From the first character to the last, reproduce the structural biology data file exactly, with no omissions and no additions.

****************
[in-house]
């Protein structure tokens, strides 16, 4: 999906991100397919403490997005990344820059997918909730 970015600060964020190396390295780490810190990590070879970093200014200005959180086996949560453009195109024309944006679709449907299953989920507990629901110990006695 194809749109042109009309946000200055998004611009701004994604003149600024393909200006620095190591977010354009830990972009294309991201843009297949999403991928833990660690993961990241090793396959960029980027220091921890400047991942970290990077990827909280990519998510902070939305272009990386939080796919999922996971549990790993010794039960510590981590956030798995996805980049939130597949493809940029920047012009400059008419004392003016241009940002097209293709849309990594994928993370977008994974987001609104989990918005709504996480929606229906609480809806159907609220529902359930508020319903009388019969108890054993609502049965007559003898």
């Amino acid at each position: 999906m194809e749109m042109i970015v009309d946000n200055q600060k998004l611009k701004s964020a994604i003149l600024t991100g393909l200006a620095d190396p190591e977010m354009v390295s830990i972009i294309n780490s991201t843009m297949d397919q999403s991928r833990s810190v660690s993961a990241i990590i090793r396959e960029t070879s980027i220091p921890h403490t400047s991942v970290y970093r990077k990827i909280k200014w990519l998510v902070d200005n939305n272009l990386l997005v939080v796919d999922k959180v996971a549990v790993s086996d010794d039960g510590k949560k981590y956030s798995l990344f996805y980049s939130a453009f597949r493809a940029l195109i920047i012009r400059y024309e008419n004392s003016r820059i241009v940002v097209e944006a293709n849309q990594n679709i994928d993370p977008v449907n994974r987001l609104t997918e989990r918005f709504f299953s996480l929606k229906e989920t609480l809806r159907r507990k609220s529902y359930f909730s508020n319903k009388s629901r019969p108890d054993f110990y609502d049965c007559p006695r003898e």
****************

[in-house]
């Protein structure tokens, strides 16, 4: 999906991100397919403490997005990344820059997918909730 970015600060964020190396390295780490810190990590070879970093200014200005959180086996949560453009195109024309944006679709449907299953989920507990629901110990006695 194809749109042109009309946000200055998004611009701004994604003149600024393909200006620095190591977010354009830990972009294309991201843009297949999403991928833990660690993961990241090793396959960029980027220091921890400047991942970290990077990827909280990519998510902070939305272009990386939080796919999922996971549990790993010794039960510590981590956030798995996805980049939130597949493809940029920047012009400059008419004392003016241009940002097209293709849309990594994928993370977008994974987001609104989990918005709504996480929606229906609480809806159907609220529902359930508020319903009388019969108890054993609502049965007559003898």
């Amino acid at each position: 999906m194809e749109m042109i970015v009309d946000n200055q600060k998004l611009k701004s964020a994604i003149l600024t991100g393909l200006a620095d190396p190591e977010m354009v390295s830990i972009i294309n780490s991201t843009m297949d397919q999403s991928r833990s810190v660690s993961a990241i990590i090793r396959e960029t070879s980027i220091p921890h403490t400047s991942v970290y970093r990077k990827i909280k200014w990519l998510v902070d200005n939305n272009l990386l997005v939080v796919d999922k959180v996971a549990v790993s086996d010794d039960g510590k949560k981590y956030s798995l990344f996805y980049s939130a453009f597949r493809a940029l195109i920047i012009r400059y024309e008419n004392s003016r820059i241009v940002v097209e944006a293709n849309q990594n679709i994928d993370p977008v449907n994974r987001l609104t997918e989990r918005f709504f299953s996480l929606k229906e989920t609480l809806r159907r507990k609220s529902y359930f909730s508020n319903k009388s629901r019969p108890d054993f110990y609502d049965c007559p006695r003898e």